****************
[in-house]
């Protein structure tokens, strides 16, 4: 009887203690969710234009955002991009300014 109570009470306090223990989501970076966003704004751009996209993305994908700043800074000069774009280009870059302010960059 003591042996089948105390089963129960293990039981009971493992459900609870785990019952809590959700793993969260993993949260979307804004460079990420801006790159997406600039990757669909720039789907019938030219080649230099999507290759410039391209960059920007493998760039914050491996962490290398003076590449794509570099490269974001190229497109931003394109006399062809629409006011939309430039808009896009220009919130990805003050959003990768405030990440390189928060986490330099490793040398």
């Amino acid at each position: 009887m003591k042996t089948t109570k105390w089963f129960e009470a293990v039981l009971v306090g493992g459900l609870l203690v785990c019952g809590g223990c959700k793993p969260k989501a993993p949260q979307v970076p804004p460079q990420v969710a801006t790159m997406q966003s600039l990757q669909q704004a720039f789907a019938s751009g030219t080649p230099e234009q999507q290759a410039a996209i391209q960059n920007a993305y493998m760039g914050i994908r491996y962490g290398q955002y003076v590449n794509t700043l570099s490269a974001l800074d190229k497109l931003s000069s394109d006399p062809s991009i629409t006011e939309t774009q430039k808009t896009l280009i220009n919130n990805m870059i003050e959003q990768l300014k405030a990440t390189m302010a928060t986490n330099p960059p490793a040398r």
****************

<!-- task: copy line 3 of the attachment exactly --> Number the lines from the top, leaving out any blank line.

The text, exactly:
């Amino acid at each position: 009887m003591k042996t089948t109570k105390w089963f129960e009470a293990v039981l009971v306090g493992g459900l609870l203690v785990c019952g809590g223990c959700k793993p969260k989501a993993p949260q979307v970076p804004p460079q990420v969710a801006t790159m997406q966003s600039l990757q669909q704004a720039f789907a019938s751009g030219t080649p230099e234009q999507q290759a410039a996209i391209q960059n920007a993305y493998m760039g914050i994908r491996y962490g290398q955002y003076v590449n794509t700043l570099s490269a974001l800074d190229k497109l931003s000069s394109d006399p062809s991009i629409t006011e939309t774009q430039k808009t896009l280009i220009n919130n990805m870059i003050e959003q990768l300014k405030a990440t390189m302010a928060t986490n330099p960059p490793a040398r």